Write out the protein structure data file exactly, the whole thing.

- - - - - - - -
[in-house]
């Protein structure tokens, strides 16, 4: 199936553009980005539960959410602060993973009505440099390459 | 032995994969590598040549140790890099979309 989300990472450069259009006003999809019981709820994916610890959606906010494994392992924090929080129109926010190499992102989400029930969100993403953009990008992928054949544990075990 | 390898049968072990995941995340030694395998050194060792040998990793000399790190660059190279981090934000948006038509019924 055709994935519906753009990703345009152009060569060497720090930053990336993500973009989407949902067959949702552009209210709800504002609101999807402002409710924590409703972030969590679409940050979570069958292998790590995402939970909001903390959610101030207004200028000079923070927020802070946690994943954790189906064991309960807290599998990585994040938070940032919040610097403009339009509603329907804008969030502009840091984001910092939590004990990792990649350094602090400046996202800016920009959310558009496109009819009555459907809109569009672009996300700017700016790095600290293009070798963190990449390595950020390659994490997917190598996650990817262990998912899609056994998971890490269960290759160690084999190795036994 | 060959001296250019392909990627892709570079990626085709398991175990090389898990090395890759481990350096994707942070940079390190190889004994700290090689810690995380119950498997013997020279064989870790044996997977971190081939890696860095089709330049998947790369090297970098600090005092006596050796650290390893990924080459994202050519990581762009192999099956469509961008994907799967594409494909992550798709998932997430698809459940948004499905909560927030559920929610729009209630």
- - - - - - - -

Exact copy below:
[in-house]
């Protein structure tokens, strides 16, 4: 199936553009980005539960959410602060993973009505440099390459 | 032995994969590598040549140790890099979309 989300990472450069259009006003999809019981709820994916610890959606906010494994392992924090929080129109926010190499992102989400029930969100993403953009990008992928054949544990075990 | 390898049968072990995941995340030694395998050194060792040998990793000399790190660059190279981090934000948006038509019924 055709994935519906753009990703345009152009060569060497720090930053990336993500973009989407949902067959949702552009209210709800504002609101999807402002409710924590409703972030969590679409940050979570069958292998790590995402939970909001903390959610101030207004200028000079923070927020802070946690994943954790189906064991309960807290599998990585994040938070940032919040610097403009339009509603329907804008969030502009840091984001910092939590004990990792990649350094602090400046996202800016920009959310558009496109009819009555459907809109569009672009996300700017700016790095600290293009070798963190990449390595950020390659994490997917190598996650990817262990998912899609056994998971890490269960290759160690084999190795036994 | 060959001296250019392909990627892709570079990626085709398991175990090389898990090395890759481990350096994707942070940079390190190889004994700290090689810690995380119950498997013997020279064989870790044996997977971190081939890696860095089709330049998947790369090297970098600090005092006596050796650290390893990924080459994202050519990581762009192999099956469509961008994907799967594409494909992550798709998932997430698809459940948004499905909560927030559920929610729009209630």